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5 Major Ways Blockchain Can Help Telecom Providers

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5 Major Ways Blockchain Can Help Telecom Providers


By Shelby Solomon Darnell- IBM Blockchain Affect and Vision Scientist

Telecom providers are hearing the Siren’s call of blockchain.  Though the technology is new to this industry, many telecom leaders are seeing its potential for positive impact on their organizations.

In a new IBM Institute for Business Value (IBV) report, “Reimagining Telecommunications with Blockchains,” more than one-third of 174 global communications service provider (CSP) executives surveyed said they were considering or actively engaged with blockchain to support their enterprise strategies, including data quality and accuracy, faster and more reliable transactions and improved security.

Challenged by declining revenues, growing customer demands and a rise in over-the-top platforms, many CSPs are involved in large digital transformation projects to stay relevant in a highly competitive market.  As an unchangeable, transparent digital record, blockchain facilitates transformations and opens the door to improving efficiencies, streamlining services and growing revenue.

Blockchain is a technology whose main characteristics are maintaining transaction immutability, consensus, and provenance. Meaning data recorded on the ledger has to be agreed upon by several parties before being made a part of the chain, is never changed once accepted as part of the chain, and there always exists an easily auditable way to trace the history of a transaction or a set of transactions.  Given these attributes and other attributes that exist as side-effects or add-ons to the main characteristics, it has been observed that Blockchain can help telecom providers in the following ways:

Saves time. Transactions take minutes instead of days.  Smart contracts – agreements stored on the blockchain and executed automatically as part of transactions – streamline processes.  There’s no more emailing documents back and forth for review, revision and signatures.  Instead, the ledger – an immutable record of all transactions on the network – is updated in real time for all relevant network participants to see. In addition, participants exchange assets directly, instead of processing the transaction through intermediaries or a central point of control. Participants can conduct business almost as fast as they make their decisions.

Cuts cost. Administrative overhead and cost of intermediaries can be reduced as participants can police the networks themselves.  Duplication of effort can be eliminated because all participants have access to the ledger, and the need for third-party verifications is greatly reduced.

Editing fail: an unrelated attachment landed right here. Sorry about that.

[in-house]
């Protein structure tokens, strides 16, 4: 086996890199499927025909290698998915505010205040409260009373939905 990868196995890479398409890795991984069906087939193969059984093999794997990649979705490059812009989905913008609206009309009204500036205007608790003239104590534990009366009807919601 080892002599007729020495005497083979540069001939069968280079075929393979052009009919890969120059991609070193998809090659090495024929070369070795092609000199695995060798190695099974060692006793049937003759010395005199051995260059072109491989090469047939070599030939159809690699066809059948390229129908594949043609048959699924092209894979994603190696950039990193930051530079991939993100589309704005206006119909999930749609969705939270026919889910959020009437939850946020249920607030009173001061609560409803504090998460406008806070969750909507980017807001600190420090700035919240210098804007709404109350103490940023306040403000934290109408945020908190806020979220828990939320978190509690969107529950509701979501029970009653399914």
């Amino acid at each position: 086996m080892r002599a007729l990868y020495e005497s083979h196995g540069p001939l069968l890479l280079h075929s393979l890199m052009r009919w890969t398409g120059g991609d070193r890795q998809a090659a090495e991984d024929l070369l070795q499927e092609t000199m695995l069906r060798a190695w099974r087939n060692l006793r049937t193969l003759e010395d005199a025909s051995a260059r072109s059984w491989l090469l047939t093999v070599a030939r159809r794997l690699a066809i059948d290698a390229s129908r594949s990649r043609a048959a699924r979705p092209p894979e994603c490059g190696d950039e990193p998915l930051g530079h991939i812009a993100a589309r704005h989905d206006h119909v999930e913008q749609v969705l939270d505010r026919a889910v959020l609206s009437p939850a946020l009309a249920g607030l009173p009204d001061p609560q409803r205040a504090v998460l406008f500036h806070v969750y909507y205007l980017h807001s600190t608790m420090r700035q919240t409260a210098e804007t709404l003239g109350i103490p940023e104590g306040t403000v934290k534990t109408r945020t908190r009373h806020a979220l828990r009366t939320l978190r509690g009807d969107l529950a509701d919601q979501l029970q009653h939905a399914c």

Enhances data quality. CSPs recognize the importance of safeguarding data, and 41 percent of executives surveyed in the IBV study expect blockchains to help ensure data quality and accuracy. In a permissioned blockchain, information is visible to all required  participants, while quality and accuracy are maintained throughout all transactions.

Reduces risk.  Blockchain’s security features help protect against tampering, fraud and cybercrime. If a network is permissioned, it enables the creation of a limited access network with proof that members are who they say they are and that goods or assets traded are exactly as represented. Seventy-six percent of IBV survey participants cited security as a top reason to invest in blockchain.

Increases trust. Transparency is key.  The ledger is shared and updated with every transaction. Participants can validate transactions and verify identities or ownership without the need for third-party intermediaries. Since each transaction builds on every other transaction, any corruption is quickly apparent to all members of the blockchain, and tampering with the ledger is nearly impossible.  If third-party oversight is required, blockchain reduces the burden on the regulatory system by making it easier for auditors and regulators to review relevant transaction details, verifying compliance.

Blockchain can also help telecoms open new revenue streams, while improving customer service.   For example, CSPs could provide blockchain-based identity-as-a-service to consumers.  Identity authorization across mobile devices, apps and organizations would make it easier and safer for customers to identify themselves to government agencies, banks, hospitals and other businesses.

Blockchain offers a new path for growth for CSPs, while increasing efficiency and effectiveness.  It’s no wonder executives are taking notice.

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